Why Apple — Not RIM — Is Poised to Own the Mobile Enterprise

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Shares of Research In Motion plunged late last week after the company slashed its earnings and sales forecasts for the current quarter, but the company was positioned for a rebound this week with a flurry of announcements from its BlackBerry World event. It introduced the Bold 9900 and 9930 handsets, announced a deal to integrate Microsoft’s Bing on BlackBerry handsets and trumpeted the acquisition of software-maker Ubitexx. But there are a few reasons why Apple, not RIM, may be better positioned in today’s mobile enterprise.

  1. BlackBerry OS is old and there are still no QNX handsets. The days of BlackBerry being the device of choice among the business class have ended. End users are increasingly determining which devices they use for work, and they’re opting for consumer-targeted devices that run newer, slicker operating systems. RIM recently said it expects a shortfall in BlackBerry sales, leading to a 10 percent plunge in its stock. QNX looks promising, but the new handsets are powered by BlackBerry 7, and as my colleague Kevin C. Tofel noted, they aren’t enough to lure users away from the iPhone.
  2. Apple’s iOS is ready for business. While the platform once had some crucial shortcomings, Forrester said last year that “most enterprises can use Apple mobile enterprises securely.” IOS clearly doesn’t offer the kind of iron-clad security that, say, would be necessary for Barack Obama, but it now supports email encryption, one-second remote device wipe and other management policies IT departments demand, such as wireless app distribution and improved email support. And businesses are responding: Apple CFO Peter Oppenheimer said last month that 88 percent of Fortune 500 companies are testing or deploying iPhones, and 75 percent are testing or deploying iPads.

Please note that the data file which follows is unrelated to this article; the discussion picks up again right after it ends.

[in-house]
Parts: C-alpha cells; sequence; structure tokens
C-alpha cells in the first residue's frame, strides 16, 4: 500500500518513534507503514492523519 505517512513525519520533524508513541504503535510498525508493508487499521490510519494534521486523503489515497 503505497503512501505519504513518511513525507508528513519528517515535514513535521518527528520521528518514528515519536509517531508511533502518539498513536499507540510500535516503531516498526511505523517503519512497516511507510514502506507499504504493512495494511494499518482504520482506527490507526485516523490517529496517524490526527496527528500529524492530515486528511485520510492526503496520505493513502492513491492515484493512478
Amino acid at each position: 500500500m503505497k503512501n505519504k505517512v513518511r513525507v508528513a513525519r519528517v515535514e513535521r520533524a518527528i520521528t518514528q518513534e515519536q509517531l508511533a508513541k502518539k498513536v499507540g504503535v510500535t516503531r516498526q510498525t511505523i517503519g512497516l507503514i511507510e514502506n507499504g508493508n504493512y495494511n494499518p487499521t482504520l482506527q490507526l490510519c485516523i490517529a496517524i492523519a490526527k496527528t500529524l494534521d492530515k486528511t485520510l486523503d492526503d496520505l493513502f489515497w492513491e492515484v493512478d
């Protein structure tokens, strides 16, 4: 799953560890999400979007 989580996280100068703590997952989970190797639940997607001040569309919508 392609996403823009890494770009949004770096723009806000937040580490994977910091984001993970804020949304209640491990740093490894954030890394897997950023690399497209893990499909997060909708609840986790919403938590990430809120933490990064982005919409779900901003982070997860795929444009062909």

3. Apple still owns the tablet market. The iPad accounted for a whopping 85 percent of worldwide tablet sales in 2010, according to recent data from ABI Research, and the gadget is already finding a home in the enterprise. And viable competition for the iPad in the enterprise has yet to emerge: RIM’s PlayBook has met with mixed reviews at best, and it is targeted at the ever-diminishing audience of BlackBerry users. RBC Capital Markets analyst Mike Abramsky recently predicted RIM would sell 500,000 PlayBooks by the end of May, a respectable figure, to be sure, but nothing to the one million iPad 2 tablets that sold during that gadget’s opening weekend.

RIM won’t disappear from the mobile landscape — the Ubitexx acquisition underscores the role RIM could play as a device-management company — but it is rapidly losing its standing as the preeminent provider of a mobile operating system for the enterprise. Meanwhile, the likes of Android and Microsoft and Nokia remain more likely to flourish inthe consumer space. For more that, and to read more about Apple’s chances in the enterprise, please see my weekly column at GigaOM Pro (subscription required).

Image courtesy Flickr user Cristiano Betta.

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